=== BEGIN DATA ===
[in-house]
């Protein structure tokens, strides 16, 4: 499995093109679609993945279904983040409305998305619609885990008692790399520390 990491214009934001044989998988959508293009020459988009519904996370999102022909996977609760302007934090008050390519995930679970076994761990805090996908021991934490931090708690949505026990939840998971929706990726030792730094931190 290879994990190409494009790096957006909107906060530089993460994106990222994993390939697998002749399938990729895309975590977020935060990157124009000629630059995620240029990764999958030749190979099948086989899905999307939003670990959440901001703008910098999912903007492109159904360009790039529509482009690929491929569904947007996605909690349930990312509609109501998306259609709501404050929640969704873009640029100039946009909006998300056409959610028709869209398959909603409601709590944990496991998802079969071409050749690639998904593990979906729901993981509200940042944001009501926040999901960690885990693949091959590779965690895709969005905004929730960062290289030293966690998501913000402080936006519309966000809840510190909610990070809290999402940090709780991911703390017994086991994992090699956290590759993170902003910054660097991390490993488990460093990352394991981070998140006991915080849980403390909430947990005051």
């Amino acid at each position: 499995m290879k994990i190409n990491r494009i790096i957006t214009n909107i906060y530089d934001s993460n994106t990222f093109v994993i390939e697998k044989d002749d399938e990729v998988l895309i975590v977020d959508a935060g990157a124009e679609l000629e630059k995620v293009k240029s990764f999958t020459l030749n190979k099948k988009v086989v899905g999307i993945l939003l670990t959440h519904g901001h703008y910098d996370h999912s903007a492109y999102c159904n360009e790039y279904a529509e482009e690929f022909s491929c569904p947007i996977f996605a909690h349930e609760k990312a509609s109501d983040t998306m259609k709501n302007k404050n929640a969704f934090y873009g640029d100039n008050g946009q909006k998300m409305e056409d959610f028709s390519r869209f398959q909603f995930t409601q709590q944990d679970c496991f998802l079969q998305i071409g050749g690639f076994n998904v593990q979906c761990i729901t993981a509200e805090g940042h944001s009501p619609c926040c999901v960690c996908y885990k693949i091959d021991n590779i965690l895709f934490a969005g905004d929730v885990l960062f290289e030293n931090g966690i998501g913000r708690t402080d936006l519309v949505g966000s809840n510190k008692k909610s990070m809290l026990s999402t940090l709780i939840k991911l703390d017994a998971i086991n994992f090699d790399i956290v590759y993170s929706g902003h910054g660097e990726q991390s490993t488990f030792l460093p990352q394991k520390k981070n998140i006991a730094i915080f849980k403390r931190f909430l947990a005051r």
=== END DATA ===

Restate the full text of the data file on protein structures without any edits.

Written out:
[in-house]
């Protein structure tokens, strides 16, 4: 499995093109679609993945279904983040409305998305619609885990008692790399520390 990491214009934001044989998988959508293009020459988009519904996370999102022909996977609760302007934090008050390519995930679970076994761990805090996908021991934490931090708690949505026990939840998971929706990726030792730094931190 290879994990190409494009790096957006909107906060530089993460994106990222994993390939697998002749399938990729895309975590977020935060990157124009000629630059995620240029990764999958030749190979099948086989899905999307939003670990959440901001703008910098999912903007492109159904360009790039529509482009690929491929569904947007996605909690349930990312509609109501998306259609709501404050929640969704873009640029100039946009909006998300056409959610028709869209398959909603409601709590944990496991998802079969071409050749690639998904593990979906729901993981509200940042944001009501926040999901960690885990693949091959590779965690895709969005905004929730960062290289030293966690998501913000402080936006519309966000809840510190909610990070809290999402940090709780991911703390017994086991994992090699956290590759993170902003910054660097991390490993488990460093990352394991981070998140006991915080849980403390909430947990005051």
């Amino acid at each position: 499995m290879k994990i190409n990491r494009i790096i957006t214009n909107i906060y530089d934001s993460n994106t990222f093109v994993i390939e697998k044989d002749d399938e990729v998988l895309i975590v977020d959508a935060g990157a124009e679609l000629e630059k995620v293009k240029s990764f999958t020459l030749n190979k099948k988009v086989v899905g999307i993945l939003l670990t959440h519904g901001h703008y910098d996370h999912s903007a492109y999102c159904n360009e790039y279904a529509e482009e690929f022909s491929c569904p947007i996977f996605a909690h349930e609760k990312a509609s109501d983040t998306m259609k709501n302007k404050n929640a969704f934090y873009g640029d100039n008050g946009q909006k998300m409305e056409d959610f028709s390519r869209f398959q909603f995930t409601q709590q944990d679970c496991f998802l079969q998305i071409g050749g690639f076994n998904v593990q979906c761990i729901t993981a509200e805090g940042h944001s009501p619609c926040c999901v960690c996908y885990k693949i091959d021991n590779i965690l895709f934490a969005g905004d929730v885990l960062f290289e030293n931090g966690i998501g913000r708690t402080d936006l519309v949505g966000s809840n510190k008692k909610s990070m809290l026990s999402t940090l709780i939840k991911l703390d017994a998971i086991n994992f090699d790399i956290v590759y993170s929706g902003h910054g660097e990726q991390s490993t488990f030792l460093p990352q394991k520390k981070n998140i006991a730094i915080f849980k403390r931190f909430l947990a005051r």